This is a hopeful but complicated era for those with ambitions to reform the juvenile courts and youth-serving public institutions in the United States. As advocates plea for major reforms, many fear the public backlash in making dramatic changes. Choosing the Future for American Juvenile Justice provides a look at the recent trends in juvenile justice as well as suggestions for reforms and policy changes in the future. Should youth be treated as adults when they break the law? How can youth be deterred from crime? What factors should be considered in how youth are punished?What role should the police have in schools?
This essential volume, edited by two of the leading scholars on juvenile justice, and with contributors who are among the key experts on each issue, the volume focuses on the most pressing issues of the day: the impact of neuroscience on our understanding of brain development and subsequent sentencing, the relationship of schools and the police, the issue of the school-to-prison pipeline, the impact of immigration, the privacy of juvenile records, and the need for national policies—including registration requirements--for juvenile sex offenders. Choosing the Future for American Juvenile Justice is not only a timely collection, based on the most current research, but also a forward-thinking volume that anticipates the needs for substantive and future changes in juvenile justice.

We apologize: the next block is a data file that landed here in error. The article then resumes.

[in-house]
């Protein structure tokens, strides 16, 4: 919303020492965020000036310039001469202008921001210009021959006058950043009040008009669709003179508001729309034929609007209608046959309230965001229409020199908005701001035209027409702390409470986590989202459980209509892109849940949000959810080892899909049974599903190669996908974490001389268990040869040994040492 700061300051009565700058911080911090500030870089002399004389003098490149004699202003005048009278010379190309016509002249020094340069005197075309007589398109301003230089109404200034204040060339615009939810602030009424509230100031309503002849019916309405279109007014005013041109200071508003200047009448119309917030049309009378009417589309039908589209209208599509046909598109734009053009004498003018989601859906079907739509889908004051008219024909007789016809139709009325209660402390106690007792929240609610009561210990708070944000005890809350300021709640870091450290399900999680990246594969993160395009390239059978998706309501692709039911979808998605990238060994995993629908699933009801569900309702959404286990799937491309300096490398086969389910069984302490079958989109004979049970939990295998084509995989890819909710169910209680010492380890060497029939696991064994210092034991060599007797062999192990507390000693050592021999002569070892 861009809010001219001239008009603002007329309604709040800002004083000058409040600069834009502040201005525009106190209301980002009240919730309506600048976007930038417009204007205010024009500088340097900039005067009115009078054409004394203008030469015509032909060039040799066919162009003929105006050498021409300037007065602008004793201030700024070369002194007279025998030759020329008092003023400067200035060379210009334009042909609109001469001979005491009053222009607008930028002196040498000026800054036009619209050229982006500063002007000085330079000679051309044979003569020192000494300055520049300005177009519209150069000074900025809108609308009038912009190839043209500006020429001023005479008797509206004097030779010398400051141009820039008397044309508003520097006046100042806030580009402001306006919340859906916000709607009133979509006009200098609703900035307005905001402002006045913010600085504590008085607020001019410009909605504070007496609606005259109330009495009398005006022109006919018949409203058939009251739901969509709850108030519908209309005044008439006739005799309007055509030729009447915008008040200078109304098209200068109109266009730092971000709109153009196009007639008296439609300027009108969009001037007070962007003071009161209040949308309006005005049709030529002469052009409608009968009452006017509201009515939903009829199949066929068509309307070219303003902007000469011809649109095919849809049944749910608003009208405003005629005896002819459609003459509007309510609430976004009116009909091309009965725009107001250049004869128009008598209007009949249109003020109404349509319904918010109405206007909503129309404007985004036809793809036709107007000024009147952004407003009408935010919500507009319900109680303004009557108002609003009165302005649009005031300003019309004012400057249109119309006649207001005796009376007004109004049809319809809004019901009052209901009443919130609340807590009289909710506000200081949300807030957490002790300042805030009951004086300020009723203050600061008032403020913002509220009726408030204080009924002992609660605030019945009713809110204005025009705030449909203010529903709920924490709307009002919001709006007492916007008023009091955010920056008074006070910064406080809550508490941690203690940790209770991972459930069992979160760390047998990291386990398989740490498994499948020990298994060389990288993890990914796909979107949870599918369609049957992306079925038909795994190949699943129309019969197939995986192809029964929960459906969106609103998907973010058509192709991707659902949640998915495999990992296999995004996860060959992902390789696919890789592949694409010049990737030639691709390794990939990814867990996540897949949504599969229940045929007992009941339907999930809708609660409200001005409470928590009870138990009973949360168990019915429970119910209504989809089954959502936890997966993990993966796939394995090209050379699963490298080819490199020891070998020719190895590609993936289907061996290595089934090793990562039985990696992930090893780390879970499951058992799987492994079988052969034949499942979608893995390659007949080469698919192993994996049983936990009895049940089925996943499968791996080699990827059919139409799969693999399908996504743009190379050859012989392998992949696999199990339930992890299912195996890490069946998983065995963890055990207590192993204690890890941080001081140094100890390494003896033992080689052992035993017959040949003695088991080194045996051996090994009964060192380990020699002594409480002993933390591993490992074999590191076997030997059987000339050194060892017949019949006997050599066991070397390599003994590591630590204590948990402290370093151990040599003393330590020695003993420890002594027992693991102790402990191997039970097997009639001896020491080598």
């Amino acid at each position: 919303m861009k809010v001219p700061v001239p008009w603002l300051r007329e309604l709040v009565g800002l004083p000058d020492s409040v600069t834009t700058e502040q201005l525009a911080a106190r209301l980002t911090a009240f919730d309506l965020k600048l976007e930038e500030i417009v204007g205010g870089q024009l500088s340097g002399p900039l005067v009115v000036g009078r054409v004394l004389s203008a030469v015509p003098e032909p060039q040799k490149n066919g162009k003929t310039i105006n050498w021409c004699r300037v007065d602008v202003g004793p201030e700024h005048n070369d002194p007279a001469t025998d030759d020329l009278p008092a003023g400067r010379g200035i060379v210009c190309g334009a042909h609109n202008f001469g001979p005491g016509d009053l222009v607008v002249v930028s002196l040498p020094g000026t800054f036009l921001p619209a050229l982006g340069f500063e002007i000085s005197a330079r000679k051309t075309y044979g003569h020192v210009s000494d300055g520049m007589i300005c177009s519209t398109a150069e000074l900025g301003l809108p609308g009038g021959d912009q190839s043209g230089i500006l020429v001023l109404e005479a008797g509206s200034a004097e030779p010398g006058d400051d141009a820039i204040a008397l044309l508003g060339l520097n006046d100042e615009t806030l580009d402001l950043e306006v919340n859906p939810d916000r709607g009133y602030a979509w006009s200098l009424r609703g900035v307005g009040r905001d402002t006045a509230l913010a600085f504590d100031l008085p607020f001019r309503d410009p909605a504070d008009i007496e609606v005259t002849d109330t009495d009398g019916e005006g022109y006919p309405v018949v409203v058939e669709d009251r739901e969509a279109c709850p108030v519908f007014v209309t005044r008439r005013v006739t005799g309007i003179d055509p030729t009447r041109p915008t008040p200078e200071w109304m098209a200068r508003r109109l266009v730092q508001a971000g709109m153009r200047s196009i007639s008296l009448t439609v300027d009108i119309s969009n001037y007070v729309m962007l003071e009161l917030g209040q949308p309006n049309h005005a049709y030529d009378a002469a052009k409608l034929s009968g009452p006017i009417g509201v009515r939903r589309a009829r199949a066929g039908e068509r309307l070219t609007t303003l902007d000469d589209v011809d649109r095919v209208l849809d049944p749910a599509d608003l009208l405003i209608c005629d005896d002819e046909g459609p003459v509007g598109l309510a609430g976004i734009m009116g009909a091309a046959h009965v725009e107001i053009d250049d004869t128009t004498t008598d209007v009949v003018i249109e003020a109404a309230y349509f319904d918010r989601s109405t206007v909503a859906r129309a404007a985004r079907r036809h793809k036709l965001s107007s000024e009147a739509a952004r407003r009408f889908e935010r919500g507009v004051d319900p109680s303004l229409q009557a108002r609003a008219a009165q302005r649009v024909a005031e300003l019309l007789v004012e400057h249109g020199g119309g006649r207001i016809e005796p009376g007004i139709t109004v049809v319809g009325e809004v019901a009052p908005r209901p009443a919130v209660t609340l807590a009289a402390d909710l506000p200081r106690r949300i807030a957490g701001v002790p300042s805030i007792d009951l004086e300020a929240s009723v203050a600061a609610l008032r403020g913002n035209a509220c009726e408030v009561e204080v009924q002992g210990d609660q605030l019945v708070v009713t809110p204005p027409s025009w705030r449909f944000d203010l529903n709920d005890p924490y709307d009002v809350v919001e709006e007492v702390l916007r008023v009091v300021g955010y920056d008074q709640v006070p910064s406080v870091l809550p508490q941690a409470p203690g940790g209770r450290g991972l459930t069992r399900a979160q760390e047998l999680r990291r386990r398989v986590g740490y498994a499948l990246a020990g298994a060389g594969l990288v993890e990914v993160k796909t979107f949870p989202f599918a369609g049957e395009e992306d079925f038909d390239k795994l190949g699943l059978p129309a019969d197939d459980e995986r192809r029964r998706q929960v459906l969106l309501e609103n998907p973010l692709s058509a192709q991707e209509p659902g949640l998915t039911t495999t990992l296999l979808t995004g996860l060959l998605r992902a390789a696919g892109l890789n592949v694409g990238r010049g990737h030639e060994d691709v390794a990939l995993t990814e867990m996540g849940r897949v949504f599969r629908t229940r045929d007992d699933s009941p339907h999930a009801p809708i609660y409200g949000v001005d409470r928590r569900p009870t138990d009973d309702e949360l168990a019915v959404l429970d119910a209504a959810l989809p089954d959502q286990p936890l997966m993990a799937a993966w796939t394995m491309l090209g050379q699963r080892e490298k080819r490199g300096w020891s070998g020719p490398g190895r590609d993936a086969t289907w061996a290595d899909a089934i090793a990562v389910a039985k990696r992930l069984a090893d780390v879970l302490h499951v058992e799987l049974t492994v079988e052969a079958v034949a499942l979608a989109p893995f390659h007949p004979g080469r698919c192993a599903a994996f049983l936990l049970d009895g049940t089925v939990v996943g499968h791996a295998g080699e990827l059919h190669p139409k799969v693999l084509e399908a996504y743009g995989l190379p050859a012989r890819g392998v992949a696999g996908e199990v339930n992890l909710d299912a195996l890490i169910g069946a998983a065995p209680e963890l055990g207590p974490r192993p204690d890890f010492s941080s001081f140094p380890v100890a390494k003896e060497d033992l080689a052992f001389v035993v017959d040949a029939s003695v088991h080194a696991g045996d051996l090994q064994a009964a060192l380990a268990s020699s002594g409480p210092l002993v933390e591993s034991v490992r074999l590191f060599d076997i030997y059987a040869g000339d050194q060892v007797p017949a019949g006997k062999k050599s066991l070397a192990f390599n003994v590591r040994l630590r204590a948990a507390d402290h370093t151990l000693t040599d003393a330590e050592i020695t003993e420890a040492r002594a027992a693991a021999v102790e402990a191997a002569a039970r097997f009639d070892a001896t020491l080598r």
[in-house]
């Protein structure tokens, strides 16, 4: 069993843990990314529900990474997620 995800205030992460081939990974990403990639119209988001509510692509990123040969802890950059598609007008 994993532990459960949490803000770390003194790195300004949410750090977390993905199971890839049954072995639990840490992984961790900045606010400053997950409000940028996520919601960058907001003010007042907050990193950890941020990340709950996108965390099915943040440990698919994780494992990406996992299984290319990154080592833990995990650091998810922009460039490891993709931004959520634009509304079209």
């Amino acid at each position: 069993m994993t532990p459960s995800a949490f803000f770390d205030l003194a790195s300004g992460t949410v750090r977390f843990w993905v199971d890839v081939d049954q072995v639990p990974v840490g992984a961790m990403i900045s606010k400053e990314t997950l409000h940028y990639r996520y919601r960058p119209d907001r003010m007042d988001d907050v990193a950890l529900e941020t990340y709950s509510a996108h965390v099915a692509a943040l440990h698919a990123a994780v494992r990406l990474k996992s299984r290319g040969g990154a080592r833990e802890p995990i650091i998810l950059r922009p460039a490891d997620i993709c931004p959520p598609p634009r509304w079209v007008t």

"After two decades of ‘get-tough’ policies that repudiated the original idea that ‘children are different,’ Choosing the Future for American Juvenile Justice provides an important and timely antidote. The essays examine both how politicians forgot juvenile courts’ founding principles and explore policy directions for the future. This outstanding collection by leading scholars examines important, but seldom addressed issues and concludes with a course of action for sensible policy reforms."
—Barry Feld, author of Kids, Cops, and Confessions: Inside the Interrogation Room
"This is an extraordinary volume. The contributors do more than remind us of the importance of the juvenile court to jurisprudence in America and elsewhere in the world. They give us nuanced directions on how to re-establish a juvenile justice system that is effective, fair, rational and developmentally appropriate."
—Robert G. Schwartz, Executive Director, Juvenile Law Center, and co-editor of Youth on Trial
“Categorized as a volume addressing criminology and law, this book has value beyond so narrow a scope. Indeed, it should be required reading for school administrators and board members, teachers-in-training, and youth advocates of all stripes, that these professionals might reconsider the implications of such practices as policing schools with school resource officers and feeding the school-to-prison pipeline.”
—Voya Voice of Youth Advocates
“Zimring and Tanenhaus’ Choosing the Future for American Juvenile Justice is a significant contribution to the study of adolescents. It provides a wealth of data and sharpens the argument for the immediate need to enact progressive reforms in the juvenile justice system.”
—J Youth Adolescence